Controversy dogs Britain's first state-funded Hindu school

London, England - Plans to set up Britain's first state-funded Hindu school are mired in controversy following allegations of racism, threat to environment in Harrow and child abuse against a key member of an affiliated body.

The Department of Education and Skills had announced the faith school in November 2005 and earmarked 10 million pounds for the project. Britain has many faith schools for Muslims and Sikhs.

The Hindu faith school is to be set up in the London borough of Harrow, which has a 20 percent Hindu population. To be called the 'Krishna Avanti Primary School', it was expected to open in 2010.

However, initial plans have been marred by allegations of child abuse against Gauri Dasa, who will be the 'spiritual head' of the school.

He is currently the president of the Bhaktivedanta Manor in Watford - a large temple of the International Society for Krishna Consciousness (ISCKON).

The school is to be opened by I-Foundation, a charity associated with ISCKON. I-Foundation is reported to be awaiting approval from the School Organisations Committee before beginning construction of the school in Edgware.

Das is alleged to have beaten children while running an ashram in India years ago.

According to Arjun Malik, spokesman of Hindu Human Rights: "We have received email for a while, expressing concerns about allegations that Gauri Dasa used to beat children.

"We do not wish to defame any organisation, but parents will obviously not feel safe sending their children to a school which has such a man involved."

Dasa, however, claimed that corporal punishment was part of the disciplinary structure of ISKCON schools in 1970s and 80s.

He said: "All these allegations stem from an anonymous email sent out to some website. Its contents are full of half-truths.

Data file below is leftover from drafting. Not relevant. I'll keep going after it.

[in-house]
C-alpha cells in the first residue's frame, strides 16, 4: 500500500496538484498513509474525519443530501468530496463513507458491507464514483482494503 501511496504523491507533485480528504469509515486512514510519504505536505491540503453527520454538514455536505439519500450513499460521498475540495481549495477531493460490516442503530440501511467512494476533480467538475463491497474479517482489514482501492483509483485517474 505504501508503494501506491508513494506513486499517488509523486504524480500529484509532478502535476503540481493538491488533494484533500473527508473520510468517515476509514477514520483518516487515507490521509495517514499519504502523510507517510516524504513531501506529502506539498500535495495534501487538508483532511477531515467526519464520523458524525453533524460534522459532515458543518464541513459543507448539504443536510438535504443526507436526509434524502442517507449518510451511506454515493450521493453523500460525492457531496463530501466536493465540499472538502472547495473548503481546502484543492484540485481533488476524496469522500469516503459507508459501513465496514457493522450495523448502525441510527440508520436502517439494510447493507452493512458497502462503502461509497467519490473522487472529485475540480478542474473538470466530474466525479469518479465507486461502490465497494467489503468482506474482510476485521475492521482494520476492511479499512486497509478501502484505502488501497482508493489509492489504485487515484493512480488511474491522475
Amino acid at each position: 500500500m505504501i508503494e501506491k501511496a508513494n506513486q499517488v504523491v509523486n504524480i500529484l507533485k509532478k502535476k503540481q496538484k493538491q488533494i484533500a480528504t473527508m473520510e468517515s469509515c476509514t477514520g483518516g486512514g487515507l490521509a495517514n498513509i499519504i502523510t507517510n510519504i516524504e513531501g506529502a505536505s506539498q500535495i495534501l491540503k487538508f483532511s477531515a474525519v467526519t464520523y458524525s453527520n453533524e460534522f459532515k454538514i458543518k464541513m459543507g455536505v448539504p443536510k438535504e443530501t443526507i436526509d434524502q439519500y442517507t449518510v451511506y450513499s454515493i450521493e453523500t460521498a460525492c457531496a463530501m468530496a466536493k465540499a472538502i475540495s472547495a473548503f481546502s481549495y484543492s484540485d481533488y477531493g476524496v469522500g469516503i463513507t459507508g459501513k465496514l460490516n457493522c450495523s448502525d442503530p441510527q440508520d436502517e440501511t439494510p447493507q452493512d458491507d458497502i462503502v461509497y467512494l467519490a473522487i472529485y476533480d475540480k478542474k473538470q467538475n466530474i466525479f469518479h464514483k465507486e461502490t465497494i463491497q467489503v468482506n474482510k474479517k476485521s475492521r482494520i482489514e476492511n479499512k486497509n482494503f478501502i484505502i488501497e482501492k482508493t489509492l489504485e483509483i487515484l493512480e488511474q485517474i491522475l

"In the 1970s and 1980s corporal punishment was part of the disciplinary plans of ISKCON schools in India and the US. It was stopped over a decade ago."

Jay Dilip Lakhani, coordinator of the Vivekananda Centre, said: "None of the allegations against Gauri Dasa have been proven but ISKCON has a poor reputation due to the child-abuse lawsuits filed against it in the past."

But Ramesh Kallidai, secretary-general of the Hindu Forum of Britain (HFB) and described as an initiated member of ISKCON, said: "Gauri Dasa is our spiritual ambassador. We are yet to see any hard evidence against him. We are glad ISKCON is associated with the first faith school."

Nitesh Gor, spokesman for I-Foundation, said: "As for child abuse allegations against ISKCON in the US, there have been child abuse charges against the Roman Catholic Church as well but that doesn't mean the entire institution must be boycotted."

Meanwhile, residents around the proposed site have opposed the school due to the threat it posed to environment and the increase in traffic it would bring. Anonymous leaflets have been circulating in the area.

Residents have warned that the school could also generate racial tension. Recently, councillor Chris Mote faced tough questions at a public meeting to discuss plans to locate the school in the William Ellis playing fields.

Ravi Saran, who lives near the playing fields, told the local media: "I am not against a Hindu school. I have been living in this area for 40 years and enjoy a happy life but we Asians have already started getting dirty looks from white people.

"I fear what is going to happen when the bulldozers start. Does the council want to have riots? Why is Harrow Council ... destroying the environment and segregating the community?"

However, Yuvraj Rana, who supports the school, said: "Everyone has come in here with their own concept and ideas. This was a process by which local residents are involved before it even goes to planning.

"Quite frankly, I think this is racism. These people are very greedy and they should be ashamed of themselves. We are being given the chance to have the first Hindu school in the whole country and they want a better view from their back garden."

Dilip Patel, who is opposed to the school, said: "Already the thought of the school is causing tension in the community but because it is called a Hindu school it is a target for resentment. I think the community is strong enough to overcome it.

"The consequences of the development are more noise and more pollution. The first thing our religion teaches about is to protect the environment we live in."